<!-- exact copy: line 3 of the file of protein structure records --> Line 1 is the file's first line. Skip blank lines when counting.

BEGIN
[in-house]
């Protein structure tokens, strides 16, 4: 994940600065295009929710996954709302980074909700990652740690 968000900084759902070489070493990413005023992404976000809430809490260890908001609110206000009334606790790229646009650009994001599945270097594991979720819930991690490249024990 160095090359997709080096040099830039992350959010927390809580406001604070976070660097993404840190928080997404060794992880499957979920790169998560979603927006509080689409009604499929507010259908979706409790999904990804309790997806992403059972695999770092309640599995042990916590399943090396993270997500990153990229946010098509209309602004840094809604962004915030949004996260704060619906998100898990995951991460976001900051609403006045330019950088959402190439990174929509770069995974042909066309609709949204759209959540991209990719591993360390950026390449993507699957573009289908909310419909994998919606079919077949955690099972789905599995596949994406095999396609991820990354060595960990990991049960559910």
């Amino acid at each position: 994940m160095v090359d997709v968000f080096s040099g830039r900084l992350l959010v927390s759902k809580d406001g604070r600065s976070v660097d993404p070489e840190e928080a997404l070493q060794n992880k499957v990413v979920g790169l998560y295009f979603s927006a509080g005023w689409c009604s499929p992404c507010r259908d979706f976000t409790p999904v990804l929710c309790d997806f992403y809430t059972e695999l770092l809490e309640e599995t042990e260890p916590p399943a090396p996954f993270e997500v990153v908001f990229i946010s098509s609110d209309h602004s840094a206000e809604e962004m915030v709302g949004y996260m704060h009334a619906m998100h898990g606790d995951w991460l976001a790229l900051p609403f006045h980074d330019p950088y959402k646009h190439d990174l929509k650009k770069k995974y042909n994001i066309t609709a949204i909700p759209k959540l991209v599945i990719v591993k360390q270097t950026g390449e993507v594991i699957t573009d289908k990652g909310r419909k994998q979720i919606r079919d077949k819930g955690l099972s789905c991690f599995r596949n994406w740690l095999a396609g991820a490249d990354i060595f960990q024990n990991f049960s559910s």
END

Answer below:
């Amino acid at each position: 994940m160095v090359d997709v968000f080096s040099g830039r900084l992350l959010v927390s759902k809580d406001g604070r600065s976070v660097d993404p070489e840190e928080a997404l070493q060794n992880k499957v990413v979920g790169l998560y295009f979603s927006a509080g005023w689409c009604s499929p992404c507010r259908d979706f976000t409790p999904v990804l929710c309790d997806f992403y809430t059972e695999l770092l809490e309640e599995t042990e260890p916590p399943a090396p996954f993270e997500v990153v908001f990229i946010s098509s609110d209309h602004s840094a206000e809604e962004m915030v709302g949004y996260m704060h009334a619906m998100h898990g606790d995951w991460l976001a790229l900051p609403f006045h980074d330019p950088y959402k646009h190439d990174l929509k650009k770069k995974y042909n994001i066309t609709a949204i909700p759209k959540l991209v599945i990719v591993k360390q270097t950026g390449e993507v594991i699957t573009d289908k990652g909310r419909k994998q979720i919606r079919d077949k819930g955690l099972s789905c991690f599995r596949n994406w740690l095999a396609g991820a490249d990354i060595f960990q024990n990991f049960s559910s």